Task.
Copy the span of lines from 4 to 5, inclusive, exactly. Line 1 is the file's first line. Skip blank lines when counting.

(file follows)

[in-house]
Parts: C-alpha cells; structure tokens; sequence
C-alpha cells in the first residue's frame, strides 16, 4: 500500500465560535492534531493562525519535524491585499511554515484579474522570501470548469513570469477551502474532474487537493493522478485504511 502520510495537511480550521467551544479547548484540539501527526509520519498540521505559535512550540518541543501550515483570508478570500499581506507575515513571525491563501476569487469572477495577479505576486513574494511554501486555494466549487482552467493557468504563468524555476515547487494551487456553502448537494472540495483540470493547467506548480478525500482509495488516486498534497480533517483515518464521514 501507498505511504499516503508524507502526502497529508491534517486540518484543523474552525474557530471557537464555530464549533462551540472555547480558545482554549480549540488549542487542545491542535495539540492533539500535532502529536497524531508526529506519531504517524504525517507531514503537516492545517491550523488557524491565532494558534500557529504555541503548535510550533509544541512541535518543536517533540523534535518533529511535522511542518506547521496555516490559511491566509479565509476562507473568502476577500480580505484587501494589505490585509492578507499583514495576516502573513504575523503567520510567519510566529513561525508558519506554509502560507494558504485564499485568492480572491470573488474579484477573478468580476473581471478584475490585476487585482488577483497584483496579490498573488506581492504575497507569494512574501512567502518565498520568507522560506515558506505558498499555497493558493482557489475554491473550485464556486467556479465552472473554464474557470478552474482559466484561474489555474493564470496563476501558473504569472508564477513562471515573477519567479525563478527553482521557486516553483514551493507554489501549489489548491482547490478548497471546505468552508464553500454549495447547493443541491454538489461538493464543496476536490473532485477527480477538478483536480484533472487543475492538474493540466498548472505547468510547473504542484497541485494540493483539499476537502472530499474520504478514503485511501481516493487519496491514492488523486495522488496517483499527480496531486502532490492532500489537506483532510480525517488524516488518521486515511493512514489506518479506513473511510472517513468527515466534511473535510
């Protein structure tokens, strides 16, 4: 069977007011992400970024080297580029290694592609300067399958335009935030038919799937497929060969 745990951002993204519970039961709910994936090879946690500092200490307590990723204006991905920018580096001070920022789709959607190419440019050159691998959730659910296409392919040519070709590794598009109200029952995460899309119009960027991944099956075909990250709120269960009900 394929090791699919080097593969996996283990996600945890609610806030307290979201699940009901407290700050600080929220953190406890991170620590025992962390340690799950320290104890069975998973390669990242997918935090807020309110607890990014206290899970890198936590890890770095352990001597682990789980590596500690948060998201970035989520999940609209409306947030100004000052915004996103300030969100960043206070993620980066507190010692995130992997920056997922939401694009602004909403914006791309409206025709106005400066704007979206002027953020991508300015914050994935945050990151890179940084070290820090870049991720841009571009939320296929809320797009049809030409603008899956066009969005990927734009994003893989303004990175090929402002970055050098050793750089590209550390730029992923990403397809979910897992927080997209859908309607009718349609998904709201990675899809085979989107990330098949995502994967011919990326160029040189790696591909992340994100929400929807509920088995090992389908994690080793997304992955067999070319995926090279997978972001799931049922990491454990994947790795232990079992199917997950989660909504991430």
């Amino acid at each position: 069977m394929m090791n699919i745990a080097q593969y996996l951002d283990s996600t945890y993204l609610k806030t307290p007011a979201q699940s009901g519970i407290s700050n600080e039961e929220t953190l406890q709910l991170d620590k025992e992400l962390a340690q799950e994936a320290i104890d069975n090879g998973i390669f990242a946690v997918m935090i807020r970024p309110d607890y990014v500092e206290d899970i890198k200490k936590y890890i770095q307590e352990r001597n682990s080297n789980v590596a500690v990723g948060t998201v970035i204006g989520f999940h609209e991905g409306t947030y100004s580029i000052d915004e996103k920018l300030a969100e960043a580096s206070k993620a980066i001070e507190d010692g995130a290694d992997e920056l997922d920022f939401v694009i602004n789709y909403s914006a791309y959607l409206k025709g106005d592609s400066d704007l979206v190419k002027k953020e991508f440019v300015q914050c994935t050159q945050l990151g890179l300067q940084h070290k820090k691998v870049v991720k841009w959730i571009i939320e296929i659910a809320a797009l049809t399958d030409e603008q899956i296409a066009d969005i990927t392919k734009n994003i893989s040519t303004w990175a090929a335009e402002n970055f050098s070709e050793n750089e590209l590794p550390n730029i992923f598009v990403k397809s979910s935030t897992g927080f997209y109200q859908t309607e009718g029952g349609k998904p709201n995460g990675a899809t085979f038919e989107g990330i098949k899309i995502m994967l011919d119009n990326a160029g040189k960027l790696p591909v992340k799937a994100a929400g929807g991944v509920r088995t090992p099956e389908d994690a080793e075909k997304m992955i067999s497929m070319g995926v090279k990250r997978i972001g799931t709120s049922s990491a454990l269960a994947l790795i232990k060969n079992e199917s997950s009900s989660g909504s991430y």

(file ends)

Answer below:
């Protein structure tokens, strides 16, 4: 069977007011992400970024080297580029290694592609300067399958335009935030038919799937497929060969 745990951002993204519970039961709910994936090879946690500092200490307590990723204006991905920018580096001070920022789709959607190419440019050159691998959730659910296409392919040519070709590794598009109200029952995460899309119009960027991944099956075909990250709120269960009900 394929090791699919080097593969996996283990996600945890609610806030307290979201699940009901407290700050600080929220953190406890991170620590025992962390340690799950320290104890069975998973390669990242997918935090807020309110607890990014206290899970890198936590890890770095352990001597682990789980590596500690948060998201970035989520999940609209409306947030100004000052915004996103300030969100960043206070993620980066507190010692995130992997920056997922939401694009602004909403914006791309409206025709106005400066704007979206002027953020991508300015914050994935945050990151890179940084070290820090870049991720841009571009939320296929809320797009049809030409603008899956066009969005990927734009994003893989303004990175090929402002970055050098050793750089590209550390730029992923990403397809979910897992927080997209859908309607009718349609998904709201990675899809085979989107990330098949995502994967011919990326160029040189790696591909992340994100929400929807509920088995090992389908994690080793997304992955067999070319995926090279997978972001799931049922990491454990994947790795232990079992199917997950989660909504991430």
């Amino acid at each position: 069977m394929m090791n699919i745990a080097q593969y996996l951002d283990s996600t945890y993204l609610k806030t307290p007011a979201q699940s009901g519970i407290s700050n600080e039961e929220t953190l406890q709910l991170d620590k025992e992400l962390a340690q799950e994936a320290i104890d069975n090879g998973i390669f990242a946690v997918m935090i807020r970024p309110d607890y990014v500092e206290d899970i890198k200490k936590y890890i770095q307590e352990r001597n682990s080297n789980v590596a500690v990723g948060t998201v970035i204006g989520f999940h609209e991905g409306t947030y100004s580029i000052d915004e996103k920018l300030a969100e960043a580096s206070k993620a980066i001070e507190d010692g995130a290694d992997e920056l997922d920022f939401v694009i602004n789709y909403s914006a791309y959607l409206k025709g106005d592609s400066d704007l979206v190419k002027k953020e991508f440019v300015q914050c994935t050159q945050l990151g890179l300067q940084h070290k820090k691998v870049v991720k841009w959730i571009i939320e296929i659910a809320a797009l049809t399958d030409e603008q899956i296409a066009d969005i990927t392919k734009n994003i893989s040519t303004w990175a090929a335009e402002n970055f050098s070709e050793n750089e590209l590794p550390n730029i992923f598009v990403k397809s979910s935030t897992g927080f997209y109200q859908t309607e009718g029952g349609k998904p709201n995460g990675a899809t085979f038919e989107g990330i098949k899309i995502m994967l011919d119009n990326a160029g040189k960027l790696p591909v992340k799937a994100a929400g929807g991944v509920r088995t090992p099956e389908d994690a080793e075909k997304m992955i067999s497929m070319g995926v090279k990250r997978i972001g799931t709120s049922s990491a454990l269960a994947l790795i232990k060969n079992e199917s997950s009900s989660g909504s991430y």